Flexo plate production in times of crisis – part 2

25 May 2020
Uwe Stebani, General Manager Xeikon Prepress

In the first part we introduced the lessons of the corona crisis; part 2 examines whether digital printing offers solutions to these lessons. In some cases, the current crisis is seen as a trigger for further automation in the manufacture of print products [1]. We have also shown in the first part that in flexo plate production, a still very manual process, follows a highly digitized data flow in pre-press [2]. It is therefore obvious to assume that digital printing with its “direct-to-print” promise will be the winner in the competition between the different printing technologies. Does this mean that digital printing will survive the corona crisis almost undamaged? And therefore, after the crisis, digital printing will begin its triumphal march into packaging printing?

Table 1: Impact of the Corona crisis on the digital printer vendor revenue by application
Source: IT Strategies [3]

Let us first look at digital printing in the crisis. In a current study, IT Strategies estimates the effects of the crisis on the different applications and sales markets of digital printing [3]. The sales of digital printer vendors (printing machines and consumables such as toners and inkjet printing inks) in the specific applications are examined.

The table clearly shows that digital print providers have to expect a significant decline in sales in 2020, too. The print-on-demand book printing together with the printing of school books, as well as the classic transaction printing (invoices etc.) is seen as somewhat crisis-stable, while other applications suffer losses. This is not surprising, since the corona crisis is not a crisis in a market segment due to technological change or even disruptive innovations, but a sales crisis caused by an economy that is completely shut down for known reasons, be it in the industrial sector or in the service sector.

Another look at the table shows the expectation of a smaller slump in the packaging sector (highlighted in green). What is striking is the sharp decline in digital corrugated board printing, according to IT Strategies mainly due to expected low investment activity in 2020 in the comparatively very capital-intensive machine vendor business. As a result, digital printing cannot escape the general trend. This leaves the exciting question of what will happen after the end of the Corona crisis. Does digital printing offer solutions that are preferred to other technologies when investment activities return?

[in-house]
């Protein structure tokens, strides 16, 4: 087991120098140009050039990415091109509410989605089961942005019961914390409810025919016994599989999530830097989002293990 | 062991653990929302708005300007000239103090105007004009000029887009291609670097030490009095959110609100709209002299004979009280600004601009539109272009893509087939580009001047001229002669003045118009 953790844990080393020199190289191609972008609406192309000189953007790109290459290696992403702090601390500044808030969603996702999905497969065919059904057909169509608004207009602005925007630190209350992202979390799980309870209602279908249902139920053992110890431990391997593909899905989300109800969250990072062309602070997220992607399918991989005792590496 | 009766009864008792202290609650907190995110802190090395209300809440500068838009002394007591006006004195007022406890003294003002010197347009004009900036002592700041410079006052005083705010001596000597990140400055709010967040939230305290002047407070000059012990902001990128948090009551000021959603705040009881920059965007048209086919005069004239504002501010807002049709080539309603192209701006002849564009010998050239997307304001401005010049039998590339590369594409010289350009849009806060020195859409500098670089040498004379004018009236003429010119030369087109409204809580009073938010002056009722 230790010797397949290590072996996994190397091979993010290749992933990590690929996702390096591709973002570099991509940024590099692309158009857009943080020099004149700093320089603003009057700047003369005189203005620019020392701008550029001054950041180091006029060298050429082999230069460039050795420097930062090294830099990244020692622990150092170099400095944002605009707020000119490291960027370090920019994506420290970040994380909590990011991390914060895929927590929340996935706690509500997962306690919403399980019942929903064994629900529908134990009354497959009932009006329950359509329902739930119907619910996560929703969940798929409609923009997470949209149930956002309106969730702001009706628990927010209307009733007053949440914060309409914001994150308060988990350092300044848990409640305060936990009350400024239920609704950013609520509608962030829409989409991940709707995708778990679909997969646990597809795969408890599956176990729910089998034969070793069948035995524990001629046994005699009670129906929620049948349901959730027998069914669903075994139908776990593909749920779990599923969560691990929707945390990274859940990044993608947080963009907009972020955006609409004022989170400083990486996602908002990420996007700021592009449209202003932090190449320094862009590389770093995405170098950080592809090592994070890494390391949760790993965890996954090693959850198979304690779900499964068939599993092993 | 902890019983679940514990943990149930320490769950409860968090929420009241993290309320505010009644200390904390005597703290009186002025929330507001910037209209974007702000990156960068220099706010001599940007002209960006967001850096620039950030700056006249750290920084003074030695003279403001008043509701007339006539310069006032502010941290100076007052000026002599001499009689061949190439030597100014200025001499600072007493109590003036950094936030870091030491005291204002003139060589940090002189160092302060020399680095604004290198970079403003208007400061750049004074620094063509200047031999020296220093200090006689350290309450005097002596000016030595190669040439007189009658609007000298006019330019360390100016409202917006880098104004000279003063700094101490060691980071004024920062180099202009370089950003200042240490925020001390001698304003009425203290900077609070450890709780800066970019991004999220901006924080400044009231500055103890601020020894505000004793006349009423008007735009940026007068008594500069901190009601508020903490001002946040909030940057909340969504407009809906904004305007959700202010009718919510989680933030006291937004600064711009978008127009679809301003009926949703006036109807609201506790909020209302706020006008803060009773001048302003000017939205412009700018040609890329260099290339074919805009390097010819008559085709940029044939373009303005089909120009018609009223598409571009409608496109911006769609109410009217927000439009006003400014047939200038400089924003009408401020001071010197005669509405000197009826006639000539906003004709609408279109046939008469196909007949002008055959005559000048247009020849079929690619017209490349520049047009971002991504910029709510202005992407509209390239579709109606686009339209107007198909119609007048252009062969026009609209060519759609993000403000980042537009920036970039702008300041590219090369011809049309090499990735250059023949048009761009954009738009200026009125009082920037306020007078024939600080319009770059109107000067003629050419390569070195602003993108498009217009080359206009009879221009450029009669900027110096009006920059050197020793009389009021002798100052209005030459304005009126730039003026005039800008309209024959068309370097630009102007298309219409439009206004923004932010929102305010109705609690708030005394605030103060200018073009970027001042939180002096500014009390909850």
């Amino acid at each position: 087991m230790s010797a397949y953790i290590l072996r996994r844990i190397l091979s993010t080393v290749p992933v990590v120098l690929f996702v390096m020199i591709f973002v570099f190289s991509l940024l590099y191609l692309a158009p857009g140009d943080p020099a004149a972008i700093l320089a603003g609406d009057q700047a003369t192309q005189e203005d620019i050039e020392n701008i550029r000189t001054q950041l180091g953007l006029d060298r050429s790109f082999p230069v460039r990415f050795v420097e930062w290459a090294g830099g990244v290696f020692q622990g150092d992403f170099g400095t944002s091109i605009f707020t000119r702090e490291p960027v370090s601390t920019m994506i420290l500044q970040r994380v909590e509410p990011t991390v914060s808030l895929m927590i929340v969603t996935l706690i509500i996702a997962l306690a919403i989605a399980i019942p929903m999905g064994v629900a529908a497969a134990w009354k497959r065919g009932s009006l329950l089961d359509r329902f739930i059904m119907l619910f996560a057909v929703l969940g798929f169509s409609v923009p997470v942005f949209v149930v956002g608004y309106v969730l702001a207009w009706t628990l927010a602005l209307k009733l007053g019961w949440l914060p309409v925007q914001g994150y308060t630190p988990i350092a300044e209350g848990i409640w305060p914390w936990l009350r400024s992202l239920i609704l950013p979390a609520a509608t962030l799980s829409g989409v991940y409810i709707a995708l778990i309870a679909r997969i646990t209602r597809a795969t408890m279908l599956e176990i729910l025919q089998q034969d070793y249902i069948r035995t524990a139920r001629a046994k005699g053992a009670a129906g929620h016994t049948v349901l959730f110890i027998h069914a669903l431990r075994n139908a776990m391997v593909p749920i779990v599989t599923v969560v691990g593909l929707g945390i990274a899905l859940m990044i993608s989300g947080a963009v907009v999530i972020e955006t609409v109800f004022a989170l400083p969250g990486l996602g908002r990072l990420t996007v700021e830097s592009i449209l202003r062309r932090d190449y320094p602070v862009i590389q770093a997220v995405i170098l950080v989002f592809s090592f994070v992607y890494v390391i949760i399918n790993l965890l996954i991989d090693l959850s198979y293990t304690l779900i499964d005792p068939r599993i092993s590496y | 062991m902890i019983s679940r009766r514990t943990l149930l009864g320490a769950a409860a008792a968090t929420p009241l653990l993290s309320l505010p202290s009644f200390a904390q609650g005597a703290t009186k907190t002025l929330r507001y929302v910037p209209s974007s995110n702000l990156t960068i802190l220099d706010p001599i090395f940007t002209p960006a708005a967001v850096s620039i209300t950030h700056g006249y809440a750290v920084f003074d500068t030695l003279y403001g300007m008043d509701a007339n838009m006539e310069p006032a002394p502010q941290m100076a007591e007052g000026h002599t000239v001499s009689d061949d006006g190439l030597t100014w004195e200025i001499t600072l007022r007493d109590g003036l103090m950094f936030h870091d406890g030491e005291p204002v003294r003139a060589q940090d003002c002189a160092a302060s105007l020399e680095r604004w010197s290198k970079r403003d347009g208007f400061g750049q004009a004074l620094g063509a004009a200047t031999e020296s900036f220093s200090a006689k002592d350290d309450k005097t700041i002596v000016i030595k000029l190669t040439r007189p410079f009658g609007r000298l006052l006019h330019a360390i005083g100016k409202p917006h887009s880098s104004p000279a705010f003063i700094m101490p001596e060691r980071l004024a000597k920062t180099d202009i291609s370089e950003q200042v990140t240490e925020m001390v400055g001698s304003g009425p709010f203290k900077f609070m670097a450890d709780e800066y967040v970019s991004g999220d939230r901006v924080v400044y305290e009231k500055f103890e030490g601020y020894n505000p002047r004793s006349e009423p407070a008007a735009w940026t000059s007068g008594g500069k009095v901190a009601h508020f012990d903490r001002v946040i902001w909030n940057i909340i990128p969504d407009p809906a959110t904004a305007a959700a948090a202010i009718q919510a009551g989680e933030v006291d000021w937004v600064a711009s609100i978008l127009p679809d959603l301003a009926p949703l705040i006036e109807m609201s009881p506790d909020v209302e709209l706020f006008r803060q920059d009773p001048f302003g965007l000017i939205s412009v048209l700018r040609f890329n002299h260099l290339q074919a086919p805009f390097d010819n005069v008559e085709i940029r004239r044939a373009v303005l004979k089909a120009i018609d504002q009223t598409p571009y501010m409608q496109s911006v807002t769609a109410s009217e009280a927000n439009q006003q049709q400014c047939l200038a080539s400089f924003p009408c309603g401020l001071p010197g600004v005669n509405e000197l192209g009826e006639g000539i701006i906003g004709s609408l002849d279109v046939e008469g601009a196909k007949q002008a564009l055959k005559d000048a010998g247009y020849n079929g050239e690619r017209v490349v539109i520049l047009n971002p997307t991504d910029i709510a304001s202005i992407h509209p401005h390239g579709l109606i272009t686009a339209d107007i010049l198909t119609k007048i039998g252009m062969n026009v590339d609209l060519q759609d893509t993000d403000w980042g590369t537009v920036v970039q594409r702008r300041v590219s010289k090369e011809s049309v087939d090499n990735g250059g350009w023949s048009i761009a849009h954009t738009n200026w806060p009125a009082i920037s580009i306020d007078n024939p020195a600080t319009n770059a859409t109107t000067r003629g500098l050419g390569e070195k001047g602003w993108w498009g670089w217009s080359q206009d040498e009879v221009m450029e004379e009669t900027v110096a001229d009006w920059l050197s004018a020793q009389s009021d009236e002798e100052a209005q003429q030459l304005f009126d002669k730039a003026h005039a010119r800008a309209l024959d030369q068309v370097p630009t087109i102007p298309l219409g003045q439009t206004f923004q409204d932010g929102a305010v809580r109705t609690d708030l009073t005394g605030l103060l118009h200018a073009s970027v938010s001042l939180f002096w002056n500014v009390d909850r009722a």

The current crisis will leave its mark on the printing industry, sometimes not as expected. Rumors in the market say that tissue product suppliers have decided not to print on toilet paper in order to match the current run on these products. Who knows whether this additional embellishment level will regain its old relevance in the future. Some commentators expect digital printing to become a crisis winner due to shorter supply chains and thus faster availability of printed products. Inventories could thus be kept at a lower level in order to minimize working capital problems in the event of a drop in sales. Conversely, when sales resume, the inventory could be replenished faster. However, these are not new advantages of digital printing, and so far this business model has failed due to the significantly higher costs of digitally printed packaging. Digital printing is based on proprietary technologies in the toner sector (liquid toner and dry toner), and on a system approach print-head/ink in the inkjet sector (with the known difficulties for third parties to get in between). Very high quality levels for print-heads, driver electronics and consumables add further cost to the system, leaving digitally printed products more expensive than conventionally printed ones at higher run lengths for the foreseeable future. Selling the advantages of digital printing to companies active in the FMCG sector often ends up with the marketing departments, as they easily accept higher prices for the advantage of fast design changes and shorter run lengths, e.g. for kick-off of marketing campaigns and regional test runs of product launches. In return, for the high volume applications, the print buyers set the prices, as packaging has to fit to specific requirements of the packed goods, and otherwise simply adds costs. However, it could be that in the future, security of supply will be assigned a higher priority. It is higher in digital printing due to the system-related higher digitalization and automation compared to conventional packaging printing.

Which solutions will flexo prepress operations offer here in the near future? We at Xeikon have some exciting news for you – STAY TUNED (and HEALTHY) for more to come soon…

[1] Colin McMahon, How COVID-19 is Accelerating Industry 4.0; Keypoint Intelligence, published on April 9, 2020.
[2] Flexo plate making in times of crisis – part 1, published April 30th, 2020;
[3] IT Strategies, The Evolving Impact of the Corona Virus Upon Digital Printing Print Provider and Equipment Provider Industry; I. T. Strategies, Inc., April 2020;